More Than Skin Deep

posted by on Friday, September 05, 2014

Low-level laser therapy has revolutionized treatment of sports injuries in the professional world with its ability to treat inflammation, provide deep tissue therapy and accelerate pain relief. For practitioners, its ease of use and rapid results often bring a return on investment in just a matter of months. Dr. Robert Silverman, DC, CNS, CCN, discusses how this modality works and how it can fit into your practice.

Sports injury rehabilitation is all about getting back in the game quickly and with optimal health. A relatively new tool for the treatment of sports injuries is finding universal success. And doing so at the speed of light.

Trauma from sports injuries causes damage to the cells that make up soft tissues. These damaged cells release chemicals that provoke a natural inflammatory response in the body, which results in redness, swelling, warmth, and pain in the injured area. Persistent or recurrent inflammation can predispose athletes to early onset arthritis or degenerative changes in their joints.

The application of low-level laser therapy (LLLT) reduces short-term inflammation. Additionally, laser therapy significantly lowers the risk of arthritis, which frequently arises from sports injuries. Laser therapy is used by professional sports teams and athletes to treat inflammation, provide deep tissue therapy, and accelerate pain relief to help minimize downtime.

For the last decade, LLLT has revolutionized treatment in the professional sports world including the NBA, NFL, MLB, NHL, the U.S. cycle team, Ironman competitors, Road Runners Club of America, college athletes, former Olympic athletes, and elite CrossFitters.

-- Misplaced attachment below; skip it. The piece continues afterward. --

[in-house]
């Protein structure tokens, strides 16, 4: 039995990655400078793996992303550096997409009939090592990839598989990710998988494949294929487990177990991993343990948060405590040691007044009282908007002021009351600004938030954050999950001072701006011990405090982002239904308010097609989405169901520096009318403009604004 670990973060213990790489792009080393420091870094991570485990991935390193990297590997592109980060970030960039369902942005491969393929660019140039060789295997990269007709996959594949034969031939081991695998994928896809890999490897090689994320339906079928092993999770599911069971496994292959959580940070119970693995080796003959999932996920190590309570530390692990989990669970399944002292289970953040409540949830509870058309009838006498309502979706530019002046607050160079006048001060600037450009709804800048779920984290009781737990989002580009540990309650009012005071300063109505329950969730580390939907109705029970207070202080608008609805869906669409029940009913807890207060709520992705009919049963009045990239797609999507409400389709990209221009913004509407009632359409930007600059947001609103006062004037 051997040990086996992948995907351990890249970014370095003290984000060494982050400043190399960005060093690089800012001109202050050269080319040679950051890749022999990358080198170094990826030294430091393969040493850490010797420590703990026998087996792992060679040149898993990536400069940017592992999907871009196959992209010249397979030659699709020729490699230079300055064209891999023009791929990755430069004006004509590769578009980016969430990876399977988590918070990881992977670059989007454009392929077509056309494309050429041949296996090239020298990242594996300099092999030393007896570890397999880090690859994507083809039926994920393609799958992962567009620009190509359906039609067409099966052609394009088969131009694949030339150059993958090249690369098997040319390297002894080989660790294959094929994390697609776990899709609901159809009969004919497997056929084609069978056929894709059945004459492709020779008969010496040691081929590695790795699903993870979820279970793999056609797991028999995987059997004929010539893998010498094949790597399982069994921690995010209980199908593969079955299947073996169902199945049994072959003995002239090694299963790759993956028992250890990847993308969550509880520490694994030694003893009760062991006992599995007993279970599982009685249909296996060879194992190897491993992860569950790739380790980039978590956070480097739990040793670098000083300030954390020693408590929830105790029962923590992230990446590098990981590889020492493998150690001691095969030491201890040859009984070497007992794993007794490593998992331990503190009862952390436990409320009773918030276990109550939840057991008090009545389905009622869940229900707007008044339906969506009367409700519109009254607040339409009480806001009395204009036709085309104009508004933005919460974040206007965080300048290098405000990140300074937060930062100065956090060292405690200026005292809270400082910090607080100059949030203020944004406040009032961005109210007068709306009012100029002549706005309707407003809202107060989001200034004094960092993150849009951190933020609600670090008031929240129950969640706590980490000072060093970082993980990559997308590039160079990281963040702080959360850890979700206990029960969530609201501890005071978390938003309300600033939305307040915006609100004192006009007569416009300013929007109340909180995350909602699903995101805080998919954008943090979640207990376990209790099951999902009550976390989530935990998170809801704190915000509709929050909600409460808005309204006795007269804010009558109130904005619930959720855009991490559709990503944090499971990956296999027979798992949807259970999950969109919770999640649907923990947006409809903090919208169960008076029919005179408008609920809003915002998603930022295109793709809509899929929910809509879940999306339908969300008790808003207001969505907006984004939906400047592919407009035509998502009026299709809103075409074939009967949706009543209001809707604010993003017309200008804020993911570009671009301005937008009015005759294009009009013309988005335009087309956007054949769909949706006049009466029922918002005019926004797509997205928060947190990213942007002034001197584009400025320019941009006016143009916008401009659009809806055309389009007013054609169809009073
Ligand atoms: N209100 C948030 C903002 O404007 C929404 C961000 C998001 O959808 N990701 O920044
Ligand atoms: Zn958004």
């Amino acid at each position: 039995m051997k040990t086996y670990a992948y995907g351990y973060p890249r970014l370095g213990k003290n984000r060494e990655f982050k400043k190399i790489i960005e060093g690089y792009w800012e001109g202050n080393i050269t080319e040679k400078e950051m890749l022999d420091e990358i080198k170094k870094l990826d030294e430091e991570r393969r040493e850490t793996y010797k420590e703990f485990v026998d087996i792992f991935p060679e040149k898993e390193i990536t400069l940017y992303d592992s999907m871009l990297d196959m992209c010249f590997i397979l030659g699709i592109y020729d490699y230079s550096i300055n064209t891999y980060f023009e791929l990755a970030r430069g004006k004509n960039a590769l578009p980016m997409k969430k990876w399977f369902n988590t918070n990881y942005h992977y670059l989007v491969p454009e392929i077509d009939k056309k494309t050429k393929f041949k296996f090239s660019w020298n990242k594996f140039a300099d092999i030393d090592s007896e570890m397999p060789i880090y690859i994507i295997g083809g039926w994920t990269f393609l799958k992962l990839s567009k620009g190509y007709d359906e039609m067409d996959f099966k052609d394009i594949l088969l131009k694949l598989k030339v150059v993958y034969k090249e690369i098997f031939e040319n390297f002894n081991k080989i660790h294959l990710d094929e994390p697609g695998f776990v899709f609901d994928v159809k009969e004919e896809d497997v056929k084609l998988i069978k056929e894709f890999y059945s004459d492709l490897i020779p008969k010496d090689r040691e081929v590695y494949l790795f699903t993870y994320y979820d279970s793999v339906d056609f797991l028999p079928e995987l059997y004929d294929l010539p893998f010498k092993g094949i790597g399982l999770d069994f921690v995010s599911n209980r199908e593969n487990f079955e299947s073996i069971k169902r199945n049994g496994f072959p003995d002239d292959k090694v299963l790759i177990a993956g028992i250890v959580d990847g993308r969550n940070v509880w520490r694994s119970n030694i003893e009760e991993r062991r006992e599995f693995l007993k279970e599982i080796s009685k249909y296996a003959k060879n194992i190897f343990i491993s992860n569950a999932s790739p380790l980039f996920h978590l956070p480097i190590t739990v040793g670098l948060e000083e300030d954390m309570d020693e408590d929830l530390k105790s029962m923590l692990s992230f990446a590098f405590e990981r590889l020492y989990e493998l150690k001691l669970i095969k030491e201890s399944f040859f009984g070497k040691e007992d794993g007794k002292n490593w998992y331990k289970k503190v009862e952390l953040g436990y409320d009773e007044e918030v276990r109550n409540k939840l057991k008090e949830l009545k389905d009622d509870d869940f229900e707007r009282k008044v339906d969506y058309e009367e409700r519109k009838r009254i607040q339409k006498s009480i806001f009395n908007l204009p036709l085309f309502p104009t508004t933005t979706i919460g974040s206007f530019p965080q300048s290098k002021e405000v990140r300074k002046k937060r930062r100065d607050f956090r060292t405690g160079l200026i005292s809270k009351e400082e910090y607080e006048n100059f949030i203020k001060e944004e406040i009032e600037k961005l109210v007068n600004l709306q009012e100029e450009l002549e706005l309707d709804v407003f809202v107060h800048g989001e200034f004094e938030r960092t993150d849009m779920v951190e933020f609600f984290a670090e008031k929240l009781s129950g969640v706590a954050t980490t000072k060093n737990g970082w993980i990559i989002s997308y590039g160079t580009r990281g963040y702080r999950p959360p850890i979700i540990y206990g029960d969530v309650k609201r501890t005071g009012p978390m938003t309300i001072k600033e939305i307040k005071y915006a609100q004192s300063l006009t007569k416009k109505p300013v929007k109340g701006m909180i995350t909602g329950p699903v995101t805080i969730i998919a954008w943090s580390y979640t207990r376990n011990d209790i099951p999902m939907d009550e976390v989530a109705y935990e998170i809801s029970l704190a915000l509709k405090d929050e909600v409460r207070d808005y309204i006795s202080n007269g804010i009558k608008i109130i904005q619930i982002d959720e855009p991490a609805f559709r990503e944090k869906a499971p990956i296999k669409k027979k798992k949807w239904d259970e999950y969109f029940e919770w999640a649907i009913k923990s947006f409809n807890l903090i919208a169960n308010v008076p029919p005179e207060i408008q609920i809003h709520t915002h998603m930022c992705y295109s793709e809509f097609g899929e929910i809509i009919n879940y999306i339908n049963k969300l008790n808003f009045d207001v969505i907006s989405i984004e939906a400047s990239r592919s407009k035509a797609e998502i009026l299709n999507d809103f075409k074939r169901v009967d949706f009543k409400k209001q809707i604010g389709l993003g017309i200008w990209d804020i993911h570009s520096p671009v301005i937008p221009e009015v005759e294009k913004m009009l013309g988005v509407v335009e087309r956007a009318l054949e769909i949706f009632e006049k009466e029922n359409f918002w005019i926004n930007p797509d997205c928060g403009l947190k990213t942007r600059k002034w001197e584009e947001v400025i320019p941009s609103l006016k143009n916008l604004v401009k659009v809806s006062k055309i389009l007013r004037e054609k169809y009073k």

How it works

LLLT works to photobiostimulate chemically damaged cells via specific wavelengths (e.g., 635 nm) of coherent light.1-4 Coherence means that the light photons propagate in the same direction, amplitude and phase. This maximizes the depth of photon penetration to trigger a biological response.5

In contrast, an LED (light-emitting diode), which scatters light, is less effective at deep penetration.6 The cell membranes within the skin absorb photons by way of a photochemical effect that is not photothermal; therefore, LLLT does not cause heat damage to the tissue.7

When cells are chemically damaged through injury, they stimulate the pain cycle. LLLT excites kinetic energy within the cells by transmitting healing stimuli in the form of photons. Once photons reach the cells of the body, they promote a cascade of cellular activities.

LLLT can ignite the production of enzymes, stimulate mitochondria, increase vasodilation and lymphatic drainage, promote ATP synthesis, and elevate collagen formation to prevent or decrease the formation of scar tissue.8 This is a critical step in reducing chronic and disabling myofascial pain syndromes. Simply put, LLLT enables athletes to feel relief faster and heal at the same time.

Laser therapy can be an elite tool for the rehabilitation of athletes, and this is reinforced by the literature in the field.9-12

The ease of using the laser and the speed at which athletes respond to it are key features of LLLT. Most laser treatment sessions last from just three to five minutes. Its versatility is unmatched because it can be a stand-alone treatment or used in conjunction with chiropractic adjustments, soft-tissue release, instrument-assisted treatments, kinesiotaping, and virtually any other rehab-oriented protocol.